"We lost three sheep in May, two in July, and four in September to coyotes. Since we got a llama we haven't lost any," she says. Carey's 225 ewe graze a 19-acre pasture 7 miles south of Sterling, Kansas. Two llamas, Bailey's Irish Cream and Dexter, guard the herd. "We only see them once a day when we feed," Carey says. "They guard on their own and keep coyotes at bay."
A rise in the guard-llama population has meant a decline in sheep loss to predators in these parts. The sentries will get some deserved recognition at Saturday's Sheep Fest 2000.
Coyotes and dogs are llamas' natural enemies. "Llamas are territorial animals. If something doesn't belong in their territory, they'll scare it away with intimidation," explains Sharon Hubbard, who owns a llama ranch in Lyons, Kansas.
The intimidation, however, doesn't always work. Chelle Rogers, who runs a Web site dedicated to llamas, posts e-mails from llama owners who have experienced tragedies. "They are great alarm animals but are as defenseless as those they are asked to protect," wrote one. "A friend in Montana had one of his females savaged by dogs. They had to amputate what the canines left of her leg," wrote another.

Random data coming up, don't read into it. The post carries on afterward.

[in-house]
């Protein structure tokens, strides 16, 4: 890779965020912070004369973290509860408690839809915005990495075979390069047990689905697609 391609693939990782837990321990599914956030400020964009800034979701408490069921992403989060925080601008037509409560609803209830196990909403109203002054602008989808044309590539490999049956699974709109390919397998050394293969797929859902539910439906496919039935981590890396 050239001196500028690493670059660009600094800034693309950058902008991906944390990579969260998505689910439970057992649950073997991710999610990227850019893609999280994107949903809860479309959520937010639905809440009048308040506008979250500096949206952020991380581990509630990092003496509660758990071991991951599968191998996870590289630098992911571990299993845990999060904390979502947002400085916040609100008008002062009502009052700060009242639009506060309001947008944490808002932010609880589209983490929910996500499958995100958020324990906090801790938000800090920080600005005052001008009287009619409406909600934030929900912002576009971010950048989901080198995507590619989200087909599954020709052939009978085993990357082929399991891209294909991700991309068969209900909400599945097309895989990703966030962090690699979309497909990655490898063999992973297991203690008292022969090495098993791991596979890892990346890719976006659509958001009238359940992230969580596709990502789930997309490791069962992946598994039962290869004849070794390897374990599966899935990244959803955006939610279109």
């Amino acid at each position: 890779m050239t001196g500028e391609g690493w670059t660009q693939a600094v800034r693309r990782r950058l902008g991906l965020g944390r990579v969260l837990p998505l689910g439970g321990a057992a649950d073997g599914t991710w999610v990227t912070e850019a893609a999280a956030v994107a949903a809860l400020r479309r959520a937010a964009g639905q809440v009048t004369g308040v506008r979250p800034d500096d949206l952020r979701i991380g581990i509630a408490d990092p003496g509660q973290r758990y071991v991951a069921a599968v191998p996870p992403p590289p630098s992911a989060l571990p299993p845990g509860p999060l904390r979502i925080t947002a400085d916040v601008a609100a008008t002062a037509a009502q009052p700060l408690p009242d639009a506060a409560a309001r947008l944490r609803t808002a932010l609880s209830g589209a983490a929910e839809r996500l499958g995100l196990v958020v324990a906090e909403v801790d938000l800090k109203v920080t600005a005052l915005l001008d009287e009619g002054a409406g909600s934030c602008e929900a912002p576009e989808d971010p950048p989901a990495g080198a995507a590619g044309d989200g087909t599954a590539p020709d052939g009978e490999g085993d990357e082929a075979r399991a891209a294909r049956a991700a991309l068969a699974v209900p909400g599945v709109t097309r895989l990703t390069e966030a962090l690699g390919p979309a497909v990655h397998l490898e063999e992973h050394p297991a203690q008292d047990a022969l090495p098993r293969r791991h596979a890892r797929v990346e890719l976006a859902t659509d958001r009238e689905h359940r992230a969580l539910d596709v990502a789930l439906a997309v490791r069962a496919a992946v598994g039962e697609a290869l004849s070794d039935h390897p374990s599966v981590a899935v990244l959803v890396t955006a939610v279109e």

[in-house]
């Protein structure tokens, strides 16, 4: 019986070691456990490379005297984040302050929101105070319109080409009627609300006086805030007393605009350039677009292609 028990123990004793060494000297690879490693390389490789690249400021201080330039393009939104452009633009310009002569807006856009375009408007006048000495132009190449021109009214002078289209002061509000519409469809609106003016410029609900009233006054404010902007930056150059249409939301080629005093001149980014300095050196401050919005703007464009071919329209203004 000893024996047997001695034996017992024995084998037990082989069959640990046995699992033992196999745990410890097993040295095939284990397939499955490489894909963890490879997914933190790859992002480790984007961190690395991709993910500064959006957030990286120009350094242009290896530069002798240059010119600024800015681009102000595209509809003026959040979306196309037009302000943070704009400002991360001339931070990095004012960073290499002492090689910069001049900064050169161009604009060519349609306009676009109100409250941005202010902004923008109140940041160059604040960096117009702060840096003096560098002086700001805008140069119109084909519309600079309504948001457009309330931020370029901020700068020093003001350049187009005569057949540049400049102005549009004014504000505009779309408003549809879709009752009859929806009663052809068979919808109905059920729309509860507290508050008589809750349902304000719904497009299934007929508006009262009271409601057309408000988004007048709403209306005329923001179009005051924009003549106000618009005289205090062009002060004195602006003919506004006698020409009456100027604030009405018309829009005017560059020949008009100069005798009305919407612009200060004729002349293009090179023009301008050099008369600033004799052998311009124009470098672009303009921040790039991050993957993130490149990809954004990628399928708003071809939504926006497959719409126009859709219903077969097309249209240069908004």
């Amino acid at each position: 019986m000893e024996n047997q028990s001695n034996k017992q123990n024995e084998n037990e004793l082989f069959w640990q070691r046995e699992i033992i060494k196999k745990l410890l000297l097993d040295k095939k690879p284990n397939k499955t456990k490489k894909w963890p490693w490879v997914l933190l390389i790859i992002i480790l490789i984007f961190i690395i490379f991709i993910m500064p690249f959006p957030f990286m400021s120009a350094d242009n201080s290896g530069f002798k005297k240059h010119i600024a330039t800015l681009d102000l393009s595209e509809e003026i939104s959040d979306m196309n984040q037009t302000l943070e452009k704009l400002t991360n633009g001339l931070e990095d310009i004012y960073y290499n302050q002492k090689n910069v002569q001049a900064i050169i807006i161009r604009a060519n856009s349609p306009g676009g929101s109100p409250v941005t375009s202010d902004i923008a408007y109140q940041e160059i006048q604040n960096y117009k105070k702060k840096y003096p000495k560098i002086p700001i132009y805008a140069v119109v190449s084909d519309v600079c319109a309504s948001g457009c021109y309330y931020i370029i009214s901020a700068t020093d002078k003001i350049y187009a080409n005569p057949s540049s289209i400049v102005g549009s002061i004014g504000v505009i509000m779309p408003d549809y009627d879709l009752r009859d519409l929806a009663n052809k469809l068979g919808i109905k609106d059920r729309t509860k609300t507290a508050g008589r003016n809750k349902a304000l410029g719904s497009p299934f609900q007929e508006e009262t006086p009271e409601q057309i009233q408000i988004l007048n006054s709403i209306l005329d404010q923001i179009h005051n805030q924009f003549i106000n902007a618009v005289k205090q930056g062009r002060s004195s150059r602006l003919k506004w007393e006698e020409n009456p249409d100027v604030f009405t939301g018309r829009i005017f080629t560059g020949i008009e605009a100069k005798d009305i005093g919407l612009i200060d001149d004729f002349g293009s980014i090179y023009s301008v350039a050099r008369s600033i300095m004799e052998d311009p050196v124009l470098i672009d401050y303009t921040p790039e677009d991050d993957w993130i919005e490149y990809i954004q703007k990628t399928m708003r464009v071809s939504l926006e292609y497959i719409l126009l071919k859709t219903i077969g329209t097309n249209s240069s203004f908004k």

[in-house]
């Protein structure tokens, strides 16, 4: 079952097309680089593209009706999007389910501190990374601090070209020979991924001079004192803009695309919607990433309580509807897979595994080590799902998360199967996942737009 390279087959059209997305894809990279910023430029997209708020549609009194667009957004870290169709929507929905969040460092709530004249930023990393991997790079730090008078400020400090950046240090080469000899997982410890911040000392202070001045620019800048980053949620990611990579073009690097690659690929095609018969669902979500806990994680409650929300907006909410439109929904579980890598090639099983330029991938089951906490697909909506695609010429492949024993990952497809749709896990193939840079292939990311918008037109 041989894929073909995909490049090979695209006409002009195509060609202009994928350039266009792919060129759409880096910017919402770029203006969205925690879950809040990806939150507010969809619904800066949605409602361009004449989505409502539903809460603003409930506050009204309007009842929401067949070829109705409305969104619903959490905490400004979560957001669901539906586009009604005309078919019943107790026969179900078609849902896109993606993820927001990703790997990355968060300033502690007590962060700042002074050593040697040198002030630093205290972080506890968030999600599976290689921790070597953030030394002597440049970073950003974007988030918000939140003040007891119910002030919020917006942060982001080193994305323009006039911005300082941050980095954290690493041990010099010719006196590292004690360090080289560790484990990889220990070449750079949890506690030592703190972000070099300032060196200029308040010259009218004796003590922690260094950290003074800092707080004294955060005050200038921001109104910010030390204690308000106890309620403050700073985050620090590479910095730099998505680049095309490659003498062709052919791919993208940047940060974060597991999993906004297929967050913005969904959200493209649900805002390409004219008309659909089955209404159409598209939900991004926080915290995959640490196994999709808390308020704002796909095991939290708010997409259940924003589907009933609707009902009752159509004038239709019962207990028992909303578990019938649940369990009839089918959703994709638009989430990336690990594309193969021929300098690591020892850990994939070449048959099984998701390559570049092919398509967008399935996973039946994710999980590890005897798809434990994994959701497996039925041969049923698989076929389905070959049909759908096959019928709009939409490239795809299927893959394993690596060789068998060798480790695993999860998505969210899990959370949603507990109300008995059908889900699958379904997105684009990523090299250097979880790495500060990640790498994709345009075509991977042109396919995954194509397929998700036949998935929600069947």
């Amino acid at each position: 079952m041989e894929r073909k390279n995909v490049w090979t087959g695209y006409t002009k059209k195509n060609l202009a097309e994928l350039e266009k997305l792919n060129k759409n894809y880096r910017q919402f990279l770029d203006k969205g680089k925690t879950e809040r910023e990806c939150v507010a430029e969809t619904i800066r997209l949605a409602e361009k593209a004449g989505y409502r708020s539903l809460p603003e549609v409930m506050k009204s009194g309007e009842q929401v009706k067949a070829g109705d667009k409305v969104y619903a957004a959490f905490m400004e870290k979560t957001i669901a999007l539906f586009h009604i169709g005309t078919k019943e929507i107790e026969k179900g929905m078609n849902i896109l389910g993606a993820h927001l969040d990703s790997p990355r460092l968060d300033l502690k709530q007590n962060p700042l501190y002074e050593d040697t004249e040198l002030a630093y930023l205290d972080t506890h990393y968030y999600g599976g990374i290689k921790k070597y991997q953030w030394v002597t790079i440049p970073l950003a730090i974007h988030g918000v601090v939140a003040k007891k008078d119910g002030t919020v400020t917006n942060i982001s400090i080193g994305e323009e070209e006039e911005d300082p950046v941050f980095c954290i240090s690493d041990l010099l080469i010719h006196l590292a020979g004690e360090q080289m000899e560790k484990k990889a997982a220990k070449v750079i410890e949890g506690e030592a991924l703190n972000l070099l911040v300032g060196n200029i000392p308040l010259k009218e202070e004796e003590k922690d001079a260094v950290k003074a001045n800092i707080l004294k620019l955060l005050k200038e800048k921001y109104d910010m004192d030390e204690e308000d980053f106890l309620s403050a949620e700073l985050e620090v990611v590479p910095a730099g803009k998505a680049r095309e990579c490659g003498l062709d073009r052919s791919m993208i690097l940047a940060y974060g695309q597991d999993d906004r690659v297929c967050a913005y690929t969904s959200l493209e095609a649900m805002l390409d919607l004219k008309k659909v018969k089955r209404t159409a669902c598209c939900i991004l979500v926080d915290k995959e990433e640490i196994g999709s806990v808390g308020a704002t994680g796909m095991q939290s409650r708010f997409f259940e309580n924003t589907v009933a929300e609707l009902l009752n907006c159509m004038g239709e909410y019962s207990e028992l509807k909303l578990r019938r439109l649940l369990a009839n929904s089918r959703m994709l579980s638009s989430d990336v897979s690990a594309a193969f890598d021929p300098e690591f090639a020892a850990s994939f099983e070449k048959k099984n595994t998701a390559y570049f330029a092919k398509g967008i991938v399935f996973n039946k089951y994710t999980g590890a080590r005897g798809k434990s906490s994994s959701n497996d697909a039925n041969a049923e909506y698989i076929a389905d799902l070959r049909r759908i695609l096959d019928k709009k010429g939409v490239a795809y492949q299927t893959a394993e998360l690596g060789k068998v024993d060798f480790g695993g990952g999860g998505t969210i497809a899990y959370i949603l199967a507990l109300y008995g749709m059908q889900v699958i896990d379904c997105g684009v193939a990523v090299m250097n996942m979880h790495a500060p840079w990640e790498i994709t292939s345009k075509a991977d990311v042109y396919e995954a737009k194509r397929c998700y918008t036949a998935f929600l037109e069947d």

Still, the guard-llama population is rising. In 1972, as many as 600 llamas worked as guards around the country; now there are around 180,000. "I'm shocked that anyone thinks that llamas shouldn't guard," says Carey.
And Sheep Fest visitors won't necessarily be stepping into a raging controversy. More likely they'll simply encounter the beanlike llama droppings, which are prized worldwide as fertilizer. Since the weekend's events celebrate all things sheep, the llamas will mainly be standing by.